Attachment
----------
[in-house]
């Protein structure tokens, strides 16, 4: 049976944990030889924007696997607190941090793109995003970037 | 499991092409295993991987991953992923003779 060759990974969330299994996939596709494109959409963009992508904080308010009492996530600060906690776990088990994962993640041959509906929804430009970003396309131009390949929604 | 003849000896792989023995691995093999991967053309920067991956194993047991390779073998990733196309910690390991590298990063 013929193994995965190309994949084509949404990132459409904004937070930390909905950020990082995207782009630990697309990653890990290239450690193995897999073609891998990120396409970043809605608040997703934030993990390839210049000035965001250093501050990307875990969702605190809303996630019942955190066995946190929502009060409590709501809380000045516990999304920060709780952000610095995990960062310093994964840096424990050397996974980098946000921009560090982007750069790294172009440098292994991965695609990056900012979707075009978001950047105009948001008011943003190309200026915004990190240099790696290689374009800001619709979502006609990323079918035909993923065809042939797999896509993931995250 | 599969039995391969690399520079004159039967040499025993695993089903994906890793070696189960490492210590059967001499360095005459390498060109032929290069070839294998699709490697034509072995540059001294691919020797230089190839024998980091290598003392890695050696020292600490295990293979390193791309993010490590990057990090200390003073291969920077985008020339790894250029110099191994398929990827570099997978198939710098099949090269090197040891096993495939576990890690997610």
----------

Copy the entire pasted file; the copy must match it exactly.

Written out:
[in-house]
């Protein structure tokens, strides 16, 4: 049976944990030889924007696997607190941090793109995003970037 | 499991092409295993991987991953992923003779 060759990974969330299994996939596709494109959409963009992508904080308010009492996530600060906690776990088990994962993640041959509906929804430009970003396309131009390949929604 | 003849000896792989023995691995093999991967053309920067991956194993047991390779073998990733196309910690390991590298990063 013929193994995965190309994949084509949404990132459409904004937070930390909905950020990082995207782009630990697309990653890990290239450690193995897999073609891998990120396409970043809605608040997703934030993990390839210049000035965001250093501050990307875990969702605190809303996630019942955190066995946190929502009060409590709501809380000045516990999304920060709780952000610095995990960062310093994964840096424990050397996974980098946000921009560090982007750069790294172009440098292994991965695609990056900012979707075009978001950047105009948001008011943003190309200026915004990190240099790696290689374009800001619709979502006609990323079918035909993923065809042939797999896509993931995250 | 599969039995391969690399520079004159039967040499025993695993089903994906890793070696189960490492210590059967001499360095005459390498060109032929290069070839294998699709490697034509072995540059001294691919020797230089190839024998980091290598003392890695050696020292600490295990293979390193791309993010490590990057990090200390003073291969920077985008020339790894250029110099191994398929990827570099997978198939710098099949090269090197040891096993495939576990890690997610």